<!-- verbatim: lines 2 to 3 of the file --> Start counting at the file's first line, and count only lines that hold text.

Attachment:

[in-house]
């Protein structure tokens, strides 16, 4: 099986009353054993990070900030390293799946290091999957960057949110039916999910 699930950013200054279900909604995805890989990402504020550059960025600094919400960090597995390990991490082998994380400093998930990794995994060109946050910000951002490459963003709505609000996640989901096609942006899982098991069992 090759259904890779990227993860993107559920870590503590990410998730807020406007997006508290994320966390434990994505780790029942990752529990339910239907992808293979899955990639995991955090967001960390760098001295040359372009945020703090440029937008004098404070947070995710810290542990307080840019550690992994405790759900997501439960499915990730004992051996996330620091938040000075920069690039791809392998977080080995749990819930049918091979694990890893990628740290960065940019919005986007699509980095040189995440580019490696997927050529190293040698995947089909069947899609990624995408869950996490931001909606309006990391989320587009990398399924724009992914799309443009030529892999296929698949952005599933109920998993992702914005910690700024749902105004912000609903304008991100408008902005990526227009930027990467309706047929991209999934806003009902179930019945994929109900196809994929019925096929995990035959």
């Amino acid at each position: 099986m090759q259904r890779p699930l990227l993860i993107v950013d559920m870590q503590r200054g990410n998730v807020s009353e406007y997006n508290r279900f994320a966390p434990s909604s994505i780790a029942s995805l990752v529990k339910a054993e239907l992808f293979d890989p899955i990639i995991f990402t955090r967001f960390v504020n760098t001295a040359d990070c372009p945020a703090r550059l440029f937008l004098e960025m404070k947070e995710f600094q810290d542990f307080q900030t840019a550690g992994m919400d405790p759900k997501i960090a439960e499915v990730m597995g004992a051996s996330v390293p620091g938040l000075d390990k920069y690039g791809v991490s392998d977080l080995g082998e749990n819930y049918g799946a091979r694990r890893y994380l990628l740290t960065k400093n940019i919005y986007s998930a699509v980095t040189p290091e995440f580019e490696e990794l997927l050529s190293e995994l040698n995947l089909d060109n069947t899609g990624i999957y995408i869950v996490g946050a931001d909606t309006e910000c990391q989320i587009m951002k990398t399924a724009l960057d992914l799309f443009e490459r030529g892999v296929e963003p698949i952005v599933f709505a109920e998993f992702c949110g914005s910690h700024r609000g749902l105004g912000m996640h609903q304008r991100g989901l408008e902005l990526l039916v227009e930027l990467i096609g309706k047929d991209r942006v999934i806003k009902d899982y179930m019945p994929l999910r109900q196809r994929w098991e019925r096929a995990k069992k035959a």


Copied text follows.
């Protein structure tokens, strides 16, 4: 099986009353054993990070900030390293799946290091999957960057949110039916999910 699930950013200054279900909604995805890989990402504020550059960025600094919400960090597995390990991490082998994380400093998930990794995994060109946050910000951002490459963003709505609000996640989901096609942006899982098991069992 090759259904890779990227993860993107559920870590503590990410998730807020406007997006508290994320966390434990994505780790029942990752529990339910239907992808293979899955990639995991955090967001960390760098001295040359372009945020703090440029937008004098404070947070995710810290542990307080840019550690992994405790759900997501439960499915990730004992051996996330620091938040000075920069690039791809392998977080080995749990819930049918091979694990890893990628740290960065940019919005986007699509980095040189995440580019490696997927050529190293040698995947089909069947899609990624995408869950996490931001909606309006990391989320587009990398399924724009992914799309443009030529892999296929698949952005599933109920998993992702914005910690700024749902105004912000609903304008991100408008902005990526227009930027990467309706047929991209999934806003009902179930019945994929109900196809994929019925096929995990035959």
């Amino acid at each position: 099986m090759q259904r890779p699930l990227l993860i993107v950013d559920m870590q503590r200054g990410n998730v807020s009353e406007y997006n508290r279900f994320a966390p434990s909604s994505i780790a029942s995805l990752v529990k339910a054993e239907l992808f293979d890989p899955i990639i995991f990402t955090r967001f960390v504020n760098t001295a040359d990070c372009p945020a703090r550059l440029f937008l004098e960025m404070k947070e995710f600094q810290d542990f307080q900030t840019a550690g992994m919400d405790p759900k997501i960090a439960e499915v990730m597995g004992a051996s996330v390293p620091g938040l000075d390990k920069y690039g791809v991490s392998d977080l080995g082998e749990n819930y049918g799946a091979r694990r890893y994380l990628l740290t960065k400093n940019i919005y986007s998930a699509v980095t040189p290091e995440f580019e490696e990794l997927l050529s190293e995994l040698n995947l089909d060109n069947t899609g990624i999957y995408i869950v996490g946050a931001d909606t309006e910000c990391q989320i587009m951002k990398t399924a724009l960057d992914l799309f443009e490459r030529g892999v296929e963003p698949i952005v599933f709505a109920e998993f992702c949110g914005s910690h700024r609000g749902l105004g912000m996640h609903q304008r991100g989901l408008e902005l990526l039916v227009e930027l990467i096609g309706k047929d991209r942006v999934i806003k009902d899982y179930m019945p994929l999910r109900q196809r994929w098991e019925r096929a995990k069992k035959a």